Perhaps God’s work in creation was carried out in a similar way: God decreed the results he wanted, but the labor was performed by inferior beings. This possibility does not conflict with the scriptural affirmation that God created the world and its inhabitants. Elsewhere in scripture, we find many examples of creative work being attributed to an individual when we understand that, in fact, the work was performed by a team of servants under the direction of that individual. When we read that “Solomon built the temple” (1st Kings 6:14), for example, we know this is just a shorthand way of saying that he commissioned and directed the construction of the temple. This sort of locution is common in ordinary language. King Solomon himself probably never picked up a hammer or chisel. He used the authority of his voice to direct the temple’s construction, just as God used His voice to command that the earth bring forth living creatures (Genesis 1:24).
The Bible does not reveal whether other spiritual beings participated in designing biological life, but it does not foreclose the possibility. A host of spiritual beings were present,For additional support of this claim, see Chapter 3 of Heiser’s book The Unseen Realm: Recovering the Supernatural Worldview of the Bible (Bellingham: Lexham Press, 2015). singing and shouting for joy, when God laid the foundations of the earth (Job 38:4-7). Did they have an active role in carrying out God’s work during the subsequent days of creation, just as they implement His decrees elsewhere in scripture? Heiser refuses to speculate,Although Heiser doesn’t speculate about the role of other spiritual beings in creation generally, he does argue that scriptural evidence precludes their involvement in the creation of humankind. He explains that the plural “us” of Genesis 1:26 means that God is addressing a group of created spiritual rulers, which Heiser calls “the divine council.” The divine council appears many times throughout scripture, and on some occasions they actively participate in God’s governance. However, according to Heiser, they do not participate in creating humanity:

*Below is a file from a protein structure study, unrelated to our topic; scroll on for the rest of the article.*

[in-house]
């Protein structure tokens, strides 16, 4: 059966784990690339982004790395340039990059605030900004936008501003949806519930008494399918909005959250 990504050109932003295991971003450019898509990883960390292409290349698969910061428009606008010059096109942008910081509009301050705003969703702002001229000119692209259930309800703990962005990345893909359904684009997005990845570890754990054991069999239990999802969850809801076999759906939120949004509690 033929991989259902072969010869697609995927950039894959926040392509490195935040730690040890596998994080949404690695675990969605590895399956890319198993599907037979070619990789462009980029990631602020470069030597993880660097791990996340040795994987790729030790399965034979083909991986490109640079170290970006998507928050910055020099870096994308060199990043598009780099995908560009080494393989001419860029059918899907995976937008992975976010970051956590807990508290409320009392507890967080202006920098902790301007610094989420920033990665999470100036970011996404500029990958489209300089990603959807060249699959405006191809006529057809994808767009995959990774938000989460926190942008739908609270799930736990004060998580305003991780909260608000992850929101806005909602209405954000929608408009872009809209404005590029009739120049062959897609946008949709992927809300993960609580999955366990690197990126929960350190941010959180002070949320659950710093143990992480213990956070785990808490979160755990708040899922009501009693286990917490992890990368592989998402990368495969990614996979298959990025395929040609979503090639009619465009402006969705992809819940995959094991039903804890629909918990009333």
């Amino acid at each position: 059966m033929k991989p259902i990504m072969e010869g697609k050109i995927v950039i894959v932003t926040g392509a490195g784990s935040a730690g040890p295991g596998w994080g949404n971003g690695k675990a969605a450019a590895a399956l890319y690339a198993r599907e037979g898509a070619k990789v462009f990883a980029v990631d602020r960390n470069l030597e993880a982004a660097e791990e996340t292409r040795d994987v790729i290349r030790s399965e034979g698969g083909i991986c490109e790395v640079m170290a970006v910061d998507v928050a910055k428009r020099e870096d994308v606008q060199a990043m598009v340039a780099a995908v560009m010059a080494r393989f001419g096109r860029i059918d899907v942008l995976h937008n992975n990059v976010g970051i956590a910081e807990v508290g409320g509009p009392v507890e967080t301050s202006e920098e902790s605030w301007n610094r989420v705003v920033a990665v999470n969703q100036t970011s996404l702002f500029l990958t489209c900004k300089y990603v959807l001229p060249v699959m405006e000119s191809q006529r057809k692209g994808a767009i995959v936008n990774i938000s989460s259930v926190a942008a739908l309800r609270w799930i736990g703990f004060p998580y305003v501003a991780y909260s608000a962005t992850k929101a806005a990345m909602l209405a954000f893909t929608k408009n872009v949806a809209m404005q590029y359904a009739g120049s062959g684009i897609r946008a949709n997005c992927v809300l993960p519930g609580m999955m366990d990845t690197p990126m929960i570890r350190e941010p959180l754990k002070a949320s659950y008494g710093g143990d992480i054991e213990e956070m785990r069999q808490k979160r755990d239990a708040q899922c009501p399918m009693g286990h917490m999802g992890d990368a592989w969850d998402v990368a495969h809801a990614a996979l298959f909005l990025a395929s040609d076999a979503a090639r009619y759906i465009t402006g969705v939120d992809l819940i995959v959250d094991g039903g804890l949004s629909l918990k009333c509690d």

What we have is a single person (God) addressing a group—the members of his divine council. … But if God is speaking to his divine council here, does that suggest that humankind was created by more than one elohim? Was the creation of humankind a group project? Not at all. … Genesis 1:27 tells us clearly that only God himself does the creating. In the Hebrew, all the verbs of creation in the passage are singular in form: “So God created humankind in his image, in the likeness of God he created him.” The other members of the council do not participate in the creation of humankind. They watch, just as they did when God laid the foundations of the earth (Job 38:7).
Michael S. Heiser, The Unseen Realm: Recovering the Supernatural Worldview of the Bible (Bellingham: Lexham Press, 2015), 39-40. but other Christian scholars have been less bashful in exploring this idea. C. S. Lewis toyed with the possibility in his fictitious but highly suggestive space trilogy.C. S. Lewis, Out of the Silent Planet (London: The Bodley Head, 1938); Perelandra (1943); That Hideous Strength (1945) Alvin Plantinga also makes a suggestion along these lines, noting that it could help to explain why animals already experienced suffering before the fall of man: